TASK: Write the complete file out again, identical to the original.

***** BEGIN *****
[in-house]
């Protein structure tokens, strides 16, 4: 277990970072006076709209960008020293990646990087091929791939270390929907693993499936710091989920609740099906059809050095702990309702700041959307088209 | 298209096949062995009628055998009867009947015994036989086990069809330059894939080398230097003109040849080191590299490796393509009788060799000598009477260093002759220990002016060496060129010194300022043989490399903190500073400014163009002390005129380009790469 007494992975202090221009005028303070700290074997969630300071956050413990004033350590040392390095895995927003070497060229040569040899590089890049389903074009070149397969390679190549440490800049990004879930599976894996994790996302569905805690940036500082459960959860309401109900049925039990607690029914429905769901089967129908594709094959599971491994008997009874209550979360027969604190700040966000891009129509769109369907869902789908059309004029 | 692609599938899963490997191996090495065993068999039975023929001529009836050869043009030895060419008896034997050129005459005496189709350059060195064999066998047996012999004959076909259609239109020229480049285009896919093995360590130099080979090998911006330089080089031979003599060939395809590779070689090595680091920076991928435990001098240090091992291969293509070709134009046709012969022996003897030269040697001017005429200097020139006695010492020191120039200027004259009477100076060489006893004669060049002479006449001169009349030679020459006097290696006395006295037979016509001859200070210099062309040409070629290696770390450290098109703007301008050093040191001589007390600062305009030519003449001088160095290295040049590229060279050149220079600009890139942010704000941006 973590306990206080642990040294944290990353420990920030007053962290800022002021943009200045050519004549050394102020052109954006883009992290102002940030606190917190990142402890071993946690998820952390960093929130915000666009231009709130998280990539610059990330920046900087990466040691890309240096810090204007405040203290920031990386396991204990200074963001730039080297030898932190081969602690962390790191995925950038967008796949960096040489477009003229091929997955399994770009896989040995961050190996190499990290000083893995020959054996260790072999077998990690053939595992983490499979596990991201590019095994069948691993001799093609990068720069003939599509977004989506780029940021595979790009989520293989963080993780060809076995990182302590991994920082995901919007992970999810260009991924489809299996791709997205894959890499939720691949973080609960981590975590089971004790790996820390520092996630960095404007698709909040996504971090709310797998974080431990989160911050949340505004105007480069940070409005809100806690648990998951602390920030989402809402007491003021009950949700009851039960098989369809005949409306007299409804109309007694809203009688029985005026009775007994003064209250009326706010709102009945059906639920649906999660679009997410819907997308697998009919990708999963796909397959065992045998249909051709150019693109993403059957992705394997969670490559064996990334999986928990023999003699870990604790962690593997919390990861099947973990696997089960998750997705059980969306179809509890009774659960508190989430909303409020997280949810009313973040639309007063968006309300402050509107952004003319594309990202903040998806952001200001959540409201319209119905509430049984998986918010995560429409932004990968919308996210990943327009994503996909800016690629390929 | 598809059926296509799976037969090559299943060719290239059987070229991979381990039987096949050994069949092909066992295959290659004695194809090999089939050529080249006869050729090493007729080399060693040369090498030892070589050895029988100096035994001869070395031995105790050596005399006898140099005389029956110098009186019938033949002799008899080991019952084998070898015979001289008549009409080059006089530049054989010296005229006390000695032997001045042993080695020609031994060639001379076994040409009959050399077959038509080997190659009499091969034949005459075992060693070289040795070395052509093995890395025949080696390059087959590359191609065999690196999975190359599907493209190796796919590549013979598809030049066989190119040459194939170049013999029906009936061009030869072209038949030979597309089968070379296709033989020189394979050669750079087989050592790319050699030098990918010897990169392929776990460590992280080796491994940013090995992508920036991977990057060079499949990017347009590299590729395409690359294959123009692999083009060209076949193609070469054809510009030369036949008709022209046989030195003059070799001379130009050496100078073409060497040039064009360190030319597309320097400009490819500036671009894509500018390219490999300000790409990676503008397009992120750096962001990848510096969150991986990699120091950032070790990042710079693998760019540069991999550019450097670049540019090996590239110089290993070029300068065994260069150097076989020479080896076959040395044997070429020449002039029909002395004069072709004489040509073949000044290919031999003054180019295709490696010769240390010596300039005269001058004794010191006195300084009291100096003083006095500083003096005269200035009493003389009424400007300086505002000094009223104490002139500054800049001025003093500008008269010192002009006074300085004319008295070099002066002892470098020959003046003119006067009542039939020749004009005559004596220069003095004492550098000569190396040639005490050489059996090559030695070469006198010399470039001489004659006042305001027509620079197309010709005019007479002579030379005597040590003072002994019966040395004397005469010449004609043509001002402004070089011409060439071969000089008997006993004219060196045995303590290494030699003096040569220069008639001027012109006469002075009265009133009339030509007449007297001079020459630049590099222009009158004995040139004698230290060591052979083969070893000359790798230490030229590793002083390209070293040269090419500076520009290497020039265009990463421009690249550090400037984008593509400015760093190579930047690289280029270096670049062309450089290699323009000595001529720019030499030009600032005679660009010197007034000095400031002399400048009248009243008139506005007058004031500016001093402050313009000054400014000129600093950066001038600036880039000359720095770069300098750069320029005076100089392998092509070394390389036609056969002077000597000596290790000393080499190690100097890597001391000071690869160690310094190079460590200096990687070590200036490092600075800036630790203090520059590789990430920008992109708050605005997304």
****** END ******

[in-house]
């Protein structure tokens, strides 16, 4: 277990970072006076709209960008020293990646990087091929791939270390929907693993499936710091989920609740099906059809050095702990309702700041959307088209 | 298209096949062995009628055998009867009947015994036989086990069809330059894939080398230097003109040849080191590299490796393509009788060799000598009477260093002759220990002016060496060129010194300022043989490399903190500073400014163009002390005129380009790469 007494992975202090221009005028303070700290074997969630300071956050413990004033350590040392390095895995927003070497060229040569040899590089890049389903074009070149397969390679190549440490800049990004879930599976894996994790996302569905805690940036500082459960959860309401109900049925039990607690029914429905769901089967129908594709094959599971491994008997009874209550979360027969604190700040966000891009129509769109369907869902789908059309004029 | 692609599938899963490997191996090495065993068999039975023929001529009836050869043009030895060419008896034997050129005459005496189709350059060195064999066998047996012999004959076909259609239109020229480049285009896919093995360590130099080979090998911006330089080089031979003599060939395809590779070689090595680091920076991928435990001098240090091992291969293509070709134009046709012969022996003897030269040697001017005429200097020139006695010492020191120039200027004259009477100076060489006893004669060049002479006449001169009349030679020459006097290696006395006295037979016509001859200070210099062309040409070629290696770390450290098109703007301008050093040191001589007390600062305009030519003449001088160095290295040049590229060279050149220079600009890139942010704000941006 973590306990206080642990040294944290990353420990920030007053962290800022002021943009200045050519004549050394102020052109954006883009992290102002940030606190917190990142402890071993946690998820952390960093929130915000666009231009709130998280990539610059990330920046900087990466040691890309240096810090204007405040203290920031990386396991204990200074963001730039080297030898932190081969602690962390790191995925950038967008796949960096040489477009003229091929997955399994770009896989040995961050190996190499990290000083893995020959054996260790072999077998990690053939595992983490499979596990991201590019095994069948691993001799093609990068720069003939599509977004989506780029940021595979790009989520293989963080993780060809076995990182302590991994920082995901919007992970999810260009991924489809299996791709997205894959890499939720691949973080609960981590975590089971004790790996820390520092996630960095404007698709909040996504971090709310797998974080431990989160911050949340505004105007480069940070409005809100806690648990998951602390920030989402809402007491003021009950949700009851039960098989369809005949409306007299409804109309007694809203009688029985005026009775007994003064209250009326706010709102009945059906639920649906999660679009997410819907997308697998009919990708999963796909397959065992045998249909051709150019693109993403059957992705394997969670490559064996990334999986928990023999003699870990604790962690593997919390990861099947973990696997089960998750997705059980969306179809509890009774659960508190989430909303409020997280949810009313973040639309007063968006309300402050509107952004003319594309990202903040998806952001200001959540409201319209119905509430049984998986918010995560429409932004990968919308996210990943327009994503996909800016690629390929 | 598809059926296509799976037969090559299943060719290239059987070229991979381990039987096949050994069949092909066992295959290659004695194809090999089939050529080249006869050729090493007729080399060693040369090498030892070589050895029988100096035994001869070395031995105790050596005399006898140099005389029956110098009186019938033949002799008899080991019952084998070898015979001289008549009409080059006089530049054989010296005229006390000695032997001045042993080695020609031994060639001379076994040409009959050399077959038509080997190659009499091969034949005459075992060693070289040795070395052509093995890395025949080696390059087959590359191609065999690196999975190359599907493209190796796919590549013979598809030049066989190119040459194939170049013999029906009936061009030869072209038949030979597309089968070379296709033989020189394979050669750079087989050592790319050699030098990918010897990169392929776990460590992280080796491994940013090995992508920036991977990057060079499949990017347009590299590729395409690359294959123009692999083009060209076949193609070469054809510009030369036949008709022209046989030195003059070799001379130009050496100078073409060497040039064009360190030319597309320097400009490819500036671009894509500018390219490999300000790409990676503008397009992120750096962001990848510096969150991986990699120091950032070790990042710079693998760019540069991999550019450097670049540019090996590239110089290993070029300068065994260069150097076989020479080896076959040395044997070429020449002039029909002395004069072709004489040509073949000044290919031999003054180019295709490696010769240390010596300039005269001058004794010191006195300084009291100096003083006095500083003096005269200035009493003389009424400007300086505002000094009223104490002139500054800049001025003093500008008269010192002009006074300085004319008295070099002066002892470098020959003046003119006067009542039939020749004009005559004596220069003095004492550098000569190396040639005490050489059996090559030695070469006198010399470039001489004659006042305001027509620079197309010709005019007479002579030379005597040590003072002994019966040395004397005469010449004609043509001002402004070089011409060439071969000089008997006993004219060196045995303590290494030699003096040569220069008639001027012109006469002075009265009133009339030509007449007297001079020459630049590099222009009158004995040139004698230290060591052979083969070893000359790798230490030229590793002083390209070293040269090419500076520009290497020039265009990463421009690249550090400037984008593509400015760093190579930047690289280029270096670049062309450089290699323009000595001529720019030499030009600032005679660009010197007034000095400031002399400048009248009243008139506005007058004031500016001093402050313009000054400014000129600093950066001038600036880039000359720095770069300098750069320029005076100089392998092509070394390389036609056969002077000597000596290790000393080499190690100097890597001391000071690869160690310094190079460590200096990687070590200036490092600075800036630790203090520059590789990430920008992109708050605005997304």